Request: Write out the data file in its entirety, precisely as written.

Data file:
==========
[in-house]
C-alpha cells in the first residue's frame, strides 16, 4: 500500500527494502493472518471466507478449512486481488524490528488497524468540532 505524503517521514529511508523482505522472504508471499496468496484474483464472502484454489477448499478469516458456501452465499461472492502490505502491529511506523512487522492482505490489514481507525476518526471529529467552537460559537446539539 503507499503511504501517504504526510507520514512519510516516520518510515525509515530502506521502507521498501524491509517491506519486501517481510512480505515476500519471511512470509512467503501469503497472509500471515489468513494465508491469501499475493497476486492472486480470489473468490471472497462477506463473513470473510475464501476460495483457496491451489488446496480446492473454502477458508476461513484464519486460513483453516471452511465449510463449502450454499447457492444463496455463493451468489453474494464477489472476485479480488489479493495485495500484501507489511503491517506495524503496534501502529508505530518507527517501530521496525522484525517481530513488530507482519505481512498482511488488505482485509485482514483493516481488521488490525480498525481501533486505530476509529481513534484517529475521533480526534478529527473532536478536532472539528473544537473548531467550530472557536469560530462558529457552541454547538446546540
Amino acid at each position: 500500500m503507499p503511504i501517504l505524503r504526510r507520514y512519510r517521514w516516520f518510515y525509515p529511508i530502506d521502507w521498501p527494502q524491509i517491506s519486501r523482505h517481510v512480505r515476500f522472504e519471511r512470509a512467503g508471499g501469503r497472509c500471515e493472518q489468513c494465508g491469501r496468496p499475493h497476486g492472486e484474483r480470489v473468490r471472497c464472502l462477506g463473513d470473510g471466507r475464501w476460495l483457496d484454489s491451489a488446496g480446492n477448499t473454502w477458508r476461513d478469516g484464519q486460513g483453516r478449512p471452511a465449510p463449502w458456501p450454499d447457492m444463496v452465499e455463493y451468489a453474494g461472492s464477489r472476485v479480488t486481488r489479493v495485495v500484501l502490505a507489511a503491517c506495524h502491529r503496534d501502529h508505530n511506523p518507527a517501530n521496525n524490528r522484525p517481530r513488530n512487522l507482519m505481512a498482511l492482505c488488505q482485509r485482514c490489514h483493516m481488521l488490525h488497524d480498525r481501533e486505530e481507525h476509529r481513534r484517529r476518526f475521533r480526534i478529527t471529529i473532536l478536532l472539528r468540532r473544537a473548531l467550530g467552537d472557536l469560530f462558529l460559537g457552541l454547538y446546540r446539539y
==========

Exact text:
[in-house]
C-alpha cells in the first residue's frame, strides 16, 4: 500500500527494502493472518471466507478449512486481488524490528488497524468540532 505524503517521514529511508523482505522472504508471499496468496484474483464472502484454489477448499478469516458456501452465499461472492502490505502491529511506523512487522492482505490489514481507525476518526471529529467552537460559537446539539 503507499503511504501517504504526510507520514512519510516516520518510515525509515530502506521502507521498501524491509517491506519486501517481510512480505515476500519471511512470509512467503501469503497472509500471515489468513494465508491469501499475493497476486492472486480470489473468490471472497462477506463473513470473510475464501476460495483457496491451489488446496480446492473454502477458508476461513484464519486460513483453516471452511465449510463449502450454499447457492444463496455463493451468489453474494464477489472476485479480488489479493495485495500484501507489511503491517506495524503496534501502529508505530518507527517501530521496525522484525517481530513488530507482519505481512498482511488488505482485509485482514483493516481488521488490525480498525481501533486505530476509529481513534484517529475521533480526534478529527473532536478536532472539528473544537473548531467550530472557536469560530462558529457552541454547538446546540
Amino acid at each position: 500500500m503507499p503511504i501517504l505524503r504526510r507520514y512519510r517521514w516516520f518510515y525509515p529511508i530502506d521502507w521498501p527494502q524491509i517491506s519486501r523482505h517481510v512480505r515476500f522472504e519471511r512470509a512467503g508471499g501469503r497472509c500471515e493472518q489468513c494465508g491469501r496468496p499475493h497476486g492472486e484474483r480470489v473468490r471472497c464472502l462477506g463473513d470473510g471466507r475464501w476460495l483457496d484454489s491451489a488446496g480446492n477448499t473454502w477458508r476461513d478469516g484464519q486460513g483453516r478449512p471452511a465449510p463449502w458456501p450454499d447457492m444463496v452465499e455463493y451468489a453474494g461472492s464477489r472476485v479480488t486481488r489479493v495485495v500484501l502490505a507489511a503491517c506495524h502491529r503496534d501502529h508505530n511506523p518507527a517501530n521496525n524490528r522484525p517481530r513488530n512487522l507482519m505481512a498482511l492482505c488488505q482485509r485482514c490489514h483493516m481488521l488490525h488497524d480498525r481501533e486505530e481507525h476509529r481513534r484517529r476518526f475521533r480526534i478529527t471529529i473532536l478536532l472539528r468540532r473544537a473548531l467550530g467552537d472557536l469560530f462558529l460559537g457552541l454547538y446546540r446539539y